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Failing the Troops

Korb tells the Senate Armed Services Committee that while the military is overstretched and vulnerable, lowering standards is not the answer.

Center for American Progress Senior Fellow Larry Korb testified before the Senate Armed Services Committee on Tuesday alongside a panel that included both retired generals and academics discussing the current and future state of the military.

“Not since the aftermath of the Vietnam War has the U.S. Army been so depleted,” said Korb in his testimony. “The simple fact is that the United States currently does not have enough troops who are ready and available for potential contingency missions in Iran, North Korea, or anywhere else.”

There was a remarkable unity among the senators and experts over the dangerous predicament our military and country are in. “I’m offended when I hear the Army is in trouble. It’s not the Army. It’s the American people,” said General Barry R. McCaffrey. “We wrecked the Army coming out of Vietnam; it took 10 years to recover. We are not going to get 10 years with this war.”

“Today’s ground operations in Iraq are progressively straining our ground forces in ways that were predictable and predicted,” said Senator Jim Webb (D-VA). Chairman Carl Levin (D-MI) concurred, saying, “The Army and Marines are clearly overstretched and we must act promptly to fix these problems.”

Even Joe Lieberman (I-CT), the renowned Iraq war supporter, agreed that the current situation is untenable, saying that we need to “come to the aid of the U.S. Army,” and that the state of the military is an “indictment of the people and policies” of those responsible.

“Congress has been missing-in-action during the past several years while undebated and misguided strategies were implemented by former Secretary Rumsfeld and his team of arrogant and inexperienced civilian associates in the Pentagon,” said McCaffrey in his testimony. “We are failing our troops in that we are stretching them too thin and asking them to do more with much less.”

“We also have a moral responsibility to the young men and women that we take into the service, that before we put them in harm’s way, they are ready,” Korb emphasized. “We should not be taking those risks.”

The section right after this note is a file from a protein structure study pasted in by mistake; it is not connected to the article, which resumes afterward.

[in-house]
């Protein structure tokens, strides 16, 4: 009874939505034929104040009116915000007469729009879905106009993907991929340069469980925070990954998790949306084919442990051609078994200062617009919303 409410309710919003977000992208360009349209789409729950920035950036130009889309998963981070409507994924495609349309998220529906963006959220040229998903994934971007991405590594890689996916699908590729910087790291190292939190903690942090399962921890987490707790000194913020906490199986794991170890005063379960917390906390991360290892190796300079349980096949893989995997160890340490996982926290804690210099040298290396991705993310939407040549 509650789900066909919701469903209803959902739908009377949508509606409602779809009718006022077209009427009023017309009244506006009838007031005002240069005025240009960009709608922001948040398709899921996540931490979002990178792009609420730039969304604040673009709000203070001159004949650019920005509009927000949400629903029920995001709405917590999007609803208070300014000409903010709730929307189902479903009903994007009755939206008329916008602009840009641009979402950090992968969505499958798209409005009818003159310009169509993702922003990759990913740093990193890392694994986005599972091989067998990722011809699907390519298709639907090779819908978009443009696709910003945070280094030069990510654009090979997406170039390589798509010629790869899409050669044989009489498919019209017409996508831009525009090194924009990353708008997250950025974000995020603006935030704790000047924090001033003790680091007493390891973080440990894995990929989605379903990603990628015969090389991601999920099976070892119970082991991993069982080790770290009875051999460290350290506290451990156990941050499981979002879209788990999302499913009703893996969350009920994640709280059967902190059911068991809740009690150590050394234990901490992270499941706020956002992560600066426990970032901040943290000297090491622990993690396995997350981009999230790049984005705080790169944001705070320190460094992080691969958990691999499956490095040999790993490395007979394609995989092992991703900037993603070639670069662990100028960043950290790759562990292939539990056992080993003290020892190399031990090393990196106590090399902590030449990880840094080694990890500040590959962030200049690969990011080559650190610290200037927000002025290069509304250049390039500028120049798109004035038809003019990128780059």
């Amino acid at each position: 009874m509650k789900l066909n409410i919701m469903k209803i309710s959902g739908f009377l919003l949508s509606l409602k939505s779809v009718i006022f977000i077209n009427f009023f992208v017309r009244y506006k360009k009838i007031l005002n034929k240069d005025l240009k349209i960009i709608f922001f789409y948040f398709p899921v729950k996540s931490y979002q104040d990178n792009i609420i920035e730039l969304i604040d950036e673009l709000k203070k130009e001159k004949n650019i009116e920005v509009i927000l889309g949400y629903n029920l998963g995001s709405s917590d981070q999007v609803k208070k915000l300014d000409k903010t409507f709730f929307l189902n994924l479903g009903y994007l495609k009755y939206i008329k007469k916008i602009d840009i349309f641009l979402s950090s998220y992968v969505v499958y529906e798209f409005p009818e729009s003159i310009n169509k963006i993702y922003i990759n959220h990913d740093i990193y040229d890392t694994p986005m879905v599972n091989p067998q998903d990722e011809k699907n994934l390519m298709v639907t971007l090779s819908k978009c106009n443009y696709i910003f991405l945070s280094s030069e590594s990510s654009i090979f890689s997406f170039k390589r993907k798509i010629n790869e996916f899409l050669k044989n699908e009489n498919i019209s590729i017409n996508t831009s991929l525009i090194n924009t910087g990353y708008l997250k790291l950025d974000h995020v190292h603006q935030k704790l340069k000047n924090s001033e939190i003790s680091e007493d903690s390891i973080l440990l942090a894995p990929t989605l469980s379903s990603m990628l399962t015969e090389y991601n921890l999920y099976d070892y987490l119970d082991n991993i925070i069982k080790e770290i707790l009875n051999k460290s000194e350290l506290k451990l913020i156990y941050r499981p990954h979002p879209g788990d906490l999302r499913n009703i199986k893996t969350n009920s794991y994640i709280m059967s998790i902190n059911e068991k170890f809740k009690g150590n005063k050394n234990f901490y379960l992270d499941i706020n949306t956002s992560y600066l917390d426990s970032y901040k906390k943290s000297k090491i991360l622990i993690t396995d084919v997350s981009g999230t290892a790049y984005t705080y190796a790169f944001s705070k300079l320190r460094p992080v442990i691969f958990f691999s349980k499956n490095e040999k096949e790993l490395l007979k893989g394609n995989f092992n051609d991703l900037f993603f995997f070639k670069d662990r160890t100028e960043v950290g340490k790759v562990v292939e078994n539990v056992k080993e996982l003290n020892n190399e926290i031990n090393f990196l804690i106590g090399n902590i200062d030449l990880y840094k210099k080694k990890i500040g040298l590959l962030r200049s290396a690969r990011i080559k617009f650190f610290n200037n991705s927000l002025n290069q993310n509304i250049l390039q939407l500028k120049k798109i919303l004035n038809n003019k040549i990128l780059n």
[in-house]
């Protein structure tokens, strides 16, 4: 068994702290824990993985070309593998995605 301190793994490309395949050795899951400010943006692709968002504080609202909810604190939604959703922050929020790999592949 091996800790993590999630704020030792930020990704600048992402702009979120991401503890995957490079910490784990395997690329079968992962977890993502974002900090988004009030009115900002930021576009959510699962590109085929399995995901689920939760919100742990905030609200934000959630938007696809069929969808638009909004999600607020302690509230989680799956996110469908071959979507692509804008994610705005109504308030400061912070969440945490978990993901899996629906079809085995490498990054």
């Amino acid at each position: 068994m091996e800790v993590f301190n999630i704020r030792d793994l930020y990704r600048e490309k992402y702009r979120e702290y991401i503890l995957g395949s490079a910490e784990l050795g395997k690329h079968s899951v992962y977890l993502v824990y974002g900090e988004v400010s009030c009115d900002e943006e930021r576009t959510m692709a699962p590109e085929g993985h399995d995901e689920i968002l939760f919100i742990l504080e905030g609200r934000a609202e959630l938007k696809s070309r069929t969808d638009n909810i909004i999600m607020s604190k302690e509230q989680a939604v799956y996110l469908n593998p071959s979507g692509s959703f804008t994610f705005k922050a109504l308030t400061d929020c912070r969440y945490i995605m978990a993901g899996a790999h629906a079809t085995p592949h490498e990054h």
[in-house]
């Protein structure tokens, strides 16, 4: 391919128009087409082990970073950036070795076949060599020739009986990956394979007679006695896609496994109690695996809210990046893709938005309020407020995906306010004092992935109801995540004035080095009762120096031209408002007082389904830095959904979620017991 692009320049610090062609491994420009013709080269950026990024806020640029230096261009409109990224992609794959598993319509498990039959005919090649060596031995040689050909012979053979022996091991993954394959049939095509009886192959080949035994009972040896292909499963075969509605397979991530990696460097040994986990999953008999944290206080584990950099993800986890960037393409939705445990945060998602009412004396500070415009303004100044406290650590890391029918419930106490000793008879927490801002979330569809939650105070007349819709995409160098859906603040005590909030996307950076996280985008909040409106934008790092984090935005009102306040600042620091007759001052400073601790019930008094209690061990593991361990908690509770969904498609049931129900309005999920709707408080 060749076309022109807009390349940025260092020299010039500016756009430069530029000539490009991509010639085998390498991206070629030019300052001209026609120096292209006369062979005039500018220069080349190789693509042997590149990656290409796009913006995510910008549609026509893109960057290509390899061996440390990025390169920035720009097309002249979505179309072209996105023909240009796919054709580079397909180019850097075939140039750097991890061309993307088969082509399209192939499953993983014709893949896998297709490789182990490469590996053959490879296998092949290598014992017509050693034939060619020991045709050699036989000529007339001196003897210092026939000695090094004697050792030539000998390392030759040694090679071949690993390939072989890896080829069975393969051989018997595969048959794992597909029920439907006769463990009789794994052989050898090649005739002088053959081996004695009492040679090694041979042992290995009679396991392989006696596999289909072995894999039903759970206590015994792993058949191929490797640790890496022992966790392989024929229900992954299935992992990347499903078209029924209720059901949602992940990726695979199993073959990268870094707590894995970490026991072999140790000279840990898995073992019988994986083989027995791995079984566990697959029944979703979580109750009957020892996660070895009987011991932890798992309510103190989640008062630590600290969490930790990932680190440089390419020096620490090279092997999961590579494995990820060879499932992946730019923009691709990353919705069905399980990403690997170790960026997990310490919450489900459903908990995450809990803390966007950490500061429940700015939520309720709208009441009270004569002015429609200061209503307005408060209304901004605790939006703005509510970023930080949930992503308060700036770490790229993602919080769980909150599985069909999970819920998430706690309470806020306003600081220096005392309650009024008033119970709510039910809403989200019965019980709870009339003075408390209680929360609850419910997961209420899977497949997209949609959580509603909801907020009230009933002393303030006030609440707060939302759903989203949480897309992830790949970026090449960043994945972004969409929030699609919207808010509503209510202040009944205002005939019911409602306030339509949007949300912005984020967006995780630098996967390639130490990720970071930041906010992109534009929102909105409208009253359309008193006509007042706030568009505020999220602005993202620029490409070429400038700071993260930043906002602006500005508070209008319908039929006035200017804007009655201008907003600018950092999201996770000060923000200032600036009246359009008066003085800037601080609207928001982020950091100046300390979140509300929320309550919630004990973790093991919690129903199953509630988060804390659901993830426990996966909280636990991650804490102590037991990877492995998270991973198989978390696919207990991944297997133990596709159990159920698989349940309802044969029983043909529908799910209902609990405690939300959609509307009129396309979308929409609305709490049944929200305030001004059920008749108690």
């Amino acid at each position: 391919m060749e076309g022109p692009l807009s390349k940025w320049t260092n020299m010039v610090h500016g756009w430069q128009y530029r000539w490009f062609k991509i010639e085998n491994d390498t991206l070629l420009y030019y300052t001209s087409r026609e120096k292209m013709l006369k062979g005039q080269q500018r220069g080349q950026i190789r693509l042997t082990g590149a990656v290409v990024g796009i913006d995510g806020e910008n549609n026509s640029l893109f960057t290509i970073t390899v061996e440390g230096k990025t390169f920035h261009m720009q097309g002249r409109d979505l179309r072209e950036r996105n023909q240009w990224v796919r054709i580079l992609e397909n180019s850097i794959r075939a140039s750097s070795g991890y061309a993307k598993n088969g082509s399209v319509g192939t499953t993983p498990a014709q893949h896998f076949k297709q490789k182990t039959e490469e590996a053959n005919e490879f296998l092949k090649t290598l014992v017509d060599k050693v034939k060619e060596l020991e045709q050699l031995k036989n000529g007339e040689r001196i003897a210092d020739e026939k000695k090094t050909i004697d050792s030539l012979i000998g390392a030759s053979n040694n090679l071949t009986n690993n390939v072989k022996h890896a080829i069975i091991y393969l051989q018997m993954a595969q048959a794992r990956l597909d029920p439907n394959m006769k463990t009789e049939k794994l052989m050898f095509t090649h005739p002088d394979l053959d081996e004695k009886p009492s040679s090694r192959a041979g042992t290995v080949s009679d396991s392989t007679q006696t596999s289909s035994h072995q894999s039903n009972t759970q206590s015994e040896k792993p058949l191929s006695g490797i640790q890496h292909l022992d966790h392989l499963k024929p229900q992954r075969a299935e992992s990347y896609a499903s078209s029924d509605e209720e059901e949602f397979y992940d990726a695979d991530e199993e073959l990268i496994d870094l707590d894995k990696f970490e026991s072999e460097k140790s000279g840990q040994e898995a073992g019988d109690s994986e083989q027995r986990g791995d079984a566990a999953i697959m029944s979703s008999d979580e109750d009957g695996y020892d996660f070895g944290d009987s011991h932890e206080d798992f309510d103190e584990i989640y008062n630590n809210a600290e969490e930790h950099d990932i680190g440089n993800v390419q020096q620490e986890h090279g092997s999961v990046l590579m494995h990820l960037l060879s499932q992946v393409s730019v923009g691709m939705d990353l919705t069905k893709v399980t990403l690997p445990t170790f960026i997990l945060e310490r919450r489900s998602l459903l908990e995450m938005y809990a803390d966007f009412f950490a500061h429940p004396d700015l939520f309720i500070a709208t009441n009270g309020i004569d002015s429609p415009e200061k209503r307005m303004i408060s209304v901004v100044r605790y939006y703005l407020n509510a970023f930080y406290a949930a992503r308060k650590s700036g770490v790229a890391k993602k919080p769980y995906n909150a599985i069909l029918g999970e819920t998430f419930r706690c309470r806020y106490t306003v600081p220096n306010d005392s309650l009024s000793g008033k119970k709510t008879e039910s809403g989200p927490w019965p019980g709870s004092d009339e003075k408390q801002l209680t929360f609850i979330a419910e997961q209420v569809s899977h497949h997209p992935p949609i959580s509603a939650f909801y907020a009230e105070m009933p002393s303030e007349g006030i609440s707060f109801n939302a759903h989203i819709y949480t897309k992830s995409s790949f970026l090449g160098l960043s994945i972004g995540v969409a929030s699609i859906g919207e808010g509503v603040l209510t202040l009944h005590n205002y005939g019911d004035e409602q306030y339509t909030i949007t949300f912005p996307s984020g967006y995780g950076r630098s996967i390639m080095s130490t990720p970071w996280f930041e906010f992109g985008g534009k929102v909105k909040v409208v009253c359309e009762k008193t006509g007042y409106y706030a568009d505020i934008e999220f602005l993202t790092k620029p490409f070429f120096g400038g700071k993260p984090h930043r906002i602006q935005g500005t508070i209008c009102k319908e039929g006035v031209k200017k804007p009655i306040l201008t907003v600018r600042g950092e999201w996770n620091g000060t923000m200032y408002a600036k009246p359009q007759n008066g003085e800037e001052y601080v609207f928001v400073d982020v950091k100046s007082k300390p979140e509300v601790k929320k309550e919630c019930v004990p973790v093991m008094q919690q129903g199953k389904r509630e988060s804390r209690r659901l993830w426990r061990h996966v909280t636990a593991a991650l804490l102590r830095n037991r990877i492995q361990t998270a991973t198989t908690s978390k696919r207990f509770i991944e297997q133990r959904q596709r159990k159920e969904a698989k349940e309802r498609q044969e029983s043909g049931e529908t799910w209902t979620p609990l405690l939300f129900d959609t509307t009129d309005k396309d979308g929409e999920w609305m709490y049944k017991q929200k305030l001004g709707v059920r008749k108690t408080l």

The panel discussed both the moral and military elements involved in sending so many troops rated “not combat ready” into battle. “Learning to fight by fighting is the most wasteful way to train soldiers,” said Major General Robert H. Scales. “It’s not purely a numbers game. It is a quality game,” agreed Andrew F. Krepinevich, President of the Center for Strategic and Budgetary Assessments.

The panel also discussed the detrimental effects of the military only—and barely—reaching its recruitment goals by lowering its standards. Such policies include raising the maximum age of soldiers from 35 to 42 in 2005, doubling the amount of non-high school graduates allowed since last year, raising the number of criminal offenders by 65 percent since 2003, and doubling the number of felons allowed from 2003.

Korb said that such policies have allowed an autistic man to be signed up to be a cavalry scout, as well as Private Steven Green, the soldier arrested for his alleged role in the rape of an Iraqi girl and the murder of her family. Green was allowed to enlist despite having legal, educational, and psychological problems.

“I urge you, do not lower the standards,” Korb said. “People, not hardware, need to be the highest priority if this is going to work.”

“I couldn’t agree with Dr. Korb more. Lowering the standards is the last thing we should do,” McCaffrey said. “Our recruiting is starting to unravel.”

Various senators expressed their concern about the military no longer demanding the best and the brightest. Sen. Claire McCaskill (D-MO) warned, “The automatic promotion that is going on right now lends itself to the sort of problems we saw at Walter Reed.” McCaffrey agreed and said, “The skill of the officer corps is in jeopardy.”

 “Because of our rotation schedule today, our Army and Marine corps have become simply too busy to learn,” said Scales. “[We need to] reform our human capital. You can’t throw money at this.”

The readiness and personnel crisis is so severe due to operations in Iraq and Afghanistan that the committee seriously discussed the prospect of whether a draft would be necessary if another conflict arises. “We must, at all costs, consider the all-volunteer force. I can’t see any measure where we should return to a draft at this time,” Sen. John Warner (R-VA) said.

“If you had a draft right now, you would no longer be in Iraq. The American people would say no,” Korb warned. “If the people are not willing to send their sons and daughters, we have to think very carefully about what we’re doing.”

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